“We have been trekking hard all these last days. Heat and dust terrible… We got in a wood and were
surrounded by Germans. The Germans are very fond of wood fighting and
detail snipers to get up trees. We lost considerably including nine
officers.” Letter from Lt. Neville Woodroffe during the Mons Retreat, 1914.
Snipers can trace their lineage to hunters who began using rifled firearms that could fire accurately at longer rangers. In the North American colonies, settlers adapted the rifle to warfare, and riflemen were used as snipers by both sides during the American Revolutionary War, and by the British in the Napoleonic Wars. During the Second Boer War, Boer marksman with accurate Mauser rifles took a heavy toll on regular British forces. In response, the British formed the first professional unit of trained snipers, the Lovat Scouts, using telescopic rifles and wearing camouflage suits. Their commander said of them that they were “half wolf and half jackrabbit.“
A British officer shoots from a camouflaged position.
The trench warfare of the First World War suited the sniper perfectly. At the beginning of the war, sniping was an amateur affair, practiced mostly by officers used to hunting from before the war. Armed with personal hunting rifles, sharpshooters spent their spare time trying to pick off enemy soldiers. Only the Imperial German Army issued out telescopic sites, and soon the trained German snipers developed a fearsome reputation in the Entente armies.
In response, the British and French set about professionalizing their own marksmen. Big-game hunters like Hesketh Hesketh-Prichard worked hard to develop sniper tactics to counter the Germans. All armies set up training schools, and following in the Germans’ wake the British and French began issuing standard-issue scoped rifles. Optics underwent significant development; a major example was the “periscope” rifle that used sloped mirrors to allow soldiers to fire without revealing themselves above the trench parapet.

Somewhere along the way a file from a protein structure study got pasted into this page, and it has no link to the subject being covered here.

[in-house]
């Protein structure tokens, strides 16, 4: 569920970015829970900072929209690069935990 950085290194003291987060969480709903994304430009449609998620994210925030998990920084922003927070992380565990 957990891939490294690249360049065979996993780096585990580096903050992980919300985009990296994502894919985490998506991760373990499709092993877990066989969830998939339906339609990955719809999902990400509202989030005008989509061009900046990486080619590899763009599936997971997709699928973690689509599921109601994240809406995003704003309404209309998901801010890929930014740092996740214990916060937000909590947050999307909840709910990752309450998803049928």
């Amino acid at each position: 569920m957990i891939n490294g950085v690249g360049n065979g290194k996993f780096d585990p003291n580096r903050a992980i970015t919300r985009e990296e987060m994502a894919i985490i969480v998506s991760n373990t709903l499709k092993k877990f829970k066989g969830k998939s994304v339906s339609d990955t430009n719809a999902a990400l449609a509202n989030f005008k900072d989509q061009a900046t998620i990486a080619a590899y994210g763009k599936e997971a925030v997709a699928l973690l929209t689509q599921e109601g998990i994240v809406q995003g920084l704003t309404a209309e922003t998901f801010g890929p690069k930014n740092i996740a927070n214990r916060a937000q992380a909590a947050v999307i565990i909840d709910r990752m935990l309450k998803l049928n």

A British soldier at Gallipoli tries to lure Turkish snipers into firing; his friends don’t seem amused.
As snipers improved in quality, the danger they posed increased. Working in pairs, snipers were expected to memorize the layout of the land in front of them, noticing any subtle change. They wore camouflage and shot from disguised or armored positions to remain safe themselves while they watched for any sudden enemy movement. Even a man who exposed himself for a fraction of a second might become a casualty. The most valuable targets were officers, signalers trying to lay communication lines, and soldiers bringing up rations from field kitchens.
A camouflaged British marksman next to a fake tree he used as a platform.
The sniper war became a daily feature of life on the front line. Soldiers developed methods to cope. Robert Graves remembered being troubled by one particular German sniper, but he found a response: “Later we secured an elephant-gun that could send a bullet through enemy
loopholes and if we failed to locate the loop-hole of a persistent
sniper, we tried to dislodge him with a volley of rifle-grenades, or
even by ringing up the artillery.”
The randomness of death scared troops. It even created one superstition - never light a cigarette three times from the same match. “The sniper sees the first light, he hones in on the second, and when he sees the third he takes the shot.”
Anzac troops use a periscope rifle on Gallipoli.
Soldiers hated snipers and a captured one could expect no mercy. Nevertheless, sniping had a mental toll of its own. Some treated it like hunting, but others were disturbed by its oddly personal nature. R. A. Chell remembered feeling so during his first try at it:
“After about fifteen minutes quiet watching - with my rifle in a ready
position - I saw a capless bald head come up behind the plate. The day
was bright and clear and I hadn’t the slightest difficulty in taking a
most deliberate aim at the very centre of that bright and shiny plate -
but somehow I couldn’t press the trigger: to shoot such a ‘sitter’ so
deliberately in cold blood required more real courage than I possessed.
After a good look round he went down and I argued with myself about my
duty. My bald-headed opponent had been given a very sporting chance and
if he were fool enough to come up again I must shoot him unflinchingly. I
considered it my duty to be absolutely ready for that contingency.
After about two minutes he came up again with added boldness and I did
my duty. I had been a marksman before the war and so had no doubt about
the instantaneousness of that man’s death. I felt funny for days and the
shooting of another German at 'stand-to’ the next morning did nothing
to remove those horrid feelings I had.”
Photograph of one of the D.C. Snipers crime scenes, prior to the removal of the body of Sarah Ramos. 34 year old Ramos had been shot shortly after she had left her bus and sat down to read her book on the bench. The D.C. Sniper spree shootings resulted in ten deaths and three injuries, and were committed by John Allen Muhammed and Lee Boyd Malvo(who was only 17 years old at the time of the crimes). In total their true body count was 17 deaths, due to crimes they had committed prior to starting their shooting spree.